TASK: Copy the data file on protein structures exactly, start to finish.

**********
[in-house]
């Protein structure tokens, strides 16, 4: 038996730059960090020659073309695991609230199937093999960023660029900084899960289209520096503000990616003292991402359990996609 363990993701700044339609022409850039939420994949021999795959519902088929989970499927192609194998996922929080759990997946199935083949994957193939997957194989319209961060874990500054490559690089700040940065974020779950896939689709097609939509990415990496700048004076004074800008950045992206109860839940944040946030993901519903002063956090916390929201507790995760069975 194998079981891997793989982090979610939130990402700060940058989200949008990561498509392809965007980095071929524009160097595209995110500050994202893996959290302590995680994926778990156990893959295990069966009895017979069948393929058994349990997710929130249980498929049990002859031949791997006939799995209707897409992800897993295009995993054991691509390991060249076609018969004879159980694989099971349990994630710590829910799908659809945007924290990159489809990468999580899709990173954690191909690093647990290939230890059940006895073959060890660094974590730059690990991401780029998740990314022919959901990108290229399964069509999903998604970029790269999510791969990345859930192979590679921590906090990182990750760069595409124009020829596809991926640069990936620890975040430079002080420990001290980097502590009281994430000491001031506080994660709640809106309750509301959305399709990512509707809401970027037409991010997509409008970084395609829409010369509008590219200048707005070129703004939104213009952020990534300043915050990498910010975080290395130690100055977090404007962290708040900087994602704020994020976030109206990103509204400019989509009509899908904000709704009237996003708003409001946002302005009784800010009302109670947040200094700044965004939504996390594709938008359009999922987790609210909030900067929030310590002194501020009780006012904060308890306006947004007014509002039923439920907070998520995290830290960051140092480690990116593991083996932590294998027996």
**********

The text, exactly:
[in-house]
């Protein structure tokens, strides 16, 4: 038996730059960090020659073309695991609230199937093999960023660029900084899960289209520096503000990616003292991402359990996609 363990993701700044339609022409850039939420994949021999795959519902088929989970499927192609194998996922929080759990997946199935083949994957193939997957194989319209961060874990500054490559690089700040940065974020779950896939689709097609939509990415990496700048004076004074800008950045992206109860839940944040946030993901519903002063956090916390929201507790995760069975 194998079981891997793989982090979610939130990402700060940058989200949008990561498509392809965007980095071929524009160097595209995110500050994202893996959290302590995680994926778990156990893959295990069966009895017979069948393929058994349990997710929130249980498929049990002859031949791997006939799995209707897409992800897993295009995993054991691509390991060249076609018969004879159980694989099971349990994630710590829910799908659809945007924290990159489809990468999580899709990173954690191909690093647990290939230890059940006895073959060890660094974590730059690990991401780029998740990314022919959901990108290229399964069509999903998604970029790269999510791969990345859930192979590679921590906090990182990750760069595409124009020829596809991926640069990936620890975040430079002080420990001290980097502590009281994430000491001031506080994660709640809106309750509301959305399709990512509707809401970027037409991010997509409008970084395609829409010369509008590219200048707005070129703004939104213009952020990534300043915050990498910010975080290395130690100055977090404007962290708040900087994602704020994020976030109206990103509204400019989509009509899908904000709704009237996003708003409001946002302005009784800010009302109670947040200094700044965004939504996390594709938008359009999922987790609210909030900067929030310590002194501020009780006012904060308890306006947004007014509002039923439920907070998520995290830290960051140092480690990116593991083996932590294998027996």